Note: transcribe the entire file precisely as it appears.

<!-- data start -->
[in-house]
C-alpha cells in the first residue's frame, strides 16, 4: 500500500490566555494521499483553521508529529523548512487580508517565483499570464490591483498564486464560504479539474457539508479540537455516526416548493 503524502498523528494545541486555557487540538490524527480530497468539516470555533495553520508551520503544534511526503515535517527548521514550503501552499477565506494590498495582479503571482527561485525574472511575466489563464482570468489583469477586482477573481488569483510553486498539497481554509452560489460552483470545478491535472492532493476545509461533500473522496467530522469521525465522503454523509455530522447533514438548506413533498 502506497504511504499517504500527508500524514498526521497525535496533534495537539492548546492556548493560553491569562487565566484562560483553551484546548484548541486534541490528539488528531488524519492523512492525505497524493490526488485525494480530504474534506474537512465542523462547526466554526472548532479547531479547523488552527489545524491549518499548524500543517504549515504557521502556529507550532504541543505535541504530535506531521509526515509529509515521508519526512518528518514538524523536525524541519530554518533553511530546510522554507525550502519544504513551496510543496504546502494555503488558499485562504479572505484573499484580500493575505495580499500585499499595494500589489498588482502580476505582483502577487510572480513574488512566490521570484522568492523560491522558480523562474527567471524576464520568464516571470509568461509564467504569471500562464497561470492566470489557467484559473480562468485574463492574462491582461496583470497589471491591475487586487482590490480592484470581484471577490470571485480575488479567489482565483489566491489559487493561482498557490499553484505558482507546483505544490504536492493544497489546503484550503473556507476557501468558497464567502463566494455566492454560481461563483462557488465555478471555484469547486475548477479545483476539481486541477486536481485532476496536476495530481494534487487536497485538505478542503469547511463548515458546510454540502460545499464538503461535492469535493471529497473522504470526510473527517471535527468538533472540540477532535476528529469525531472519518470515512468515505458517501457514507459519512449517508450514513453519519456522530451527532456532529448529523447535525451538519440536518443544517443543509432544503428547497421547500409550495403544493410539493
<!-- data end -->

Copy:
[in-house]
C-alpha cells in the first residue's frame, strides 16, 4: 500500500490566555494521499483553521508529529523548512487580508517565483499570464490591483498564486464560504479539474457539508479540537455516526416548493 503524502498523528494545541486555557487540538490524527480530497468539516470555533495553520508551520503544534511526503515535517527548521514550503501552499477565506494590498495582479503571482527561485525574472511575466489563464482570468489583469477586482477573481488569483510553486498539497481554509452560489460552483470545478491535472492532493476545509461533500473522496467530522469521525465522503454523509455530522447533514438548506413533498 502506497504511504499517504500527508500524514498526521497525535496533534495537539492548546492556548493560553491569562487565566484562560483553551484546548484548541486534541490528539488528531488524519492523512492525505497524493490526488485525494480530504474534506474537512465542523462547526466554526472548532479547531479547523488552527489545524491549518499548524500543517504549515504557521502556529507550532504541543505535541504530535506531521509526515509529509515521508519526512518528518514538524523536525524541519530554518533553511530546510522554507525550502519544504513551496510543496504546502494555503488558499485562504479572505484573499484580500493575505495580499500585499499595494500589489498588482502580476505582483502577487510572480513574488512566490521570484522568492523560491522558480523562474527567471524576464520568464516571470509568461509564467504569471500562464497561470492566470489557467484559473480562468485574463492574462491582461496583470497589471491591475487586487482590490480592484470581484471577490470571485480575488479567489482565483489566491489559487493561482498557490499553484505558482507546483505544490504536492493544497489546503484550503473556507476557501468558497464567502463566494455566492454560481461563483462557488465555478471555484469547486475548477479545483476539481486541477486536481485532476496536476495530481494534487487536497485538505478542503469547511463548515458546510454540502460545499464538503461535492469535493471529497473522504470526510473527517471535527468538533472540540477532535476528529469525531472519518470515512468515505458517501457514507459519512449517508450514513453519519456522530451527532456532529448529523447535525451538519440536518443544517443543509432544503428547497421547500409550495403544493410539493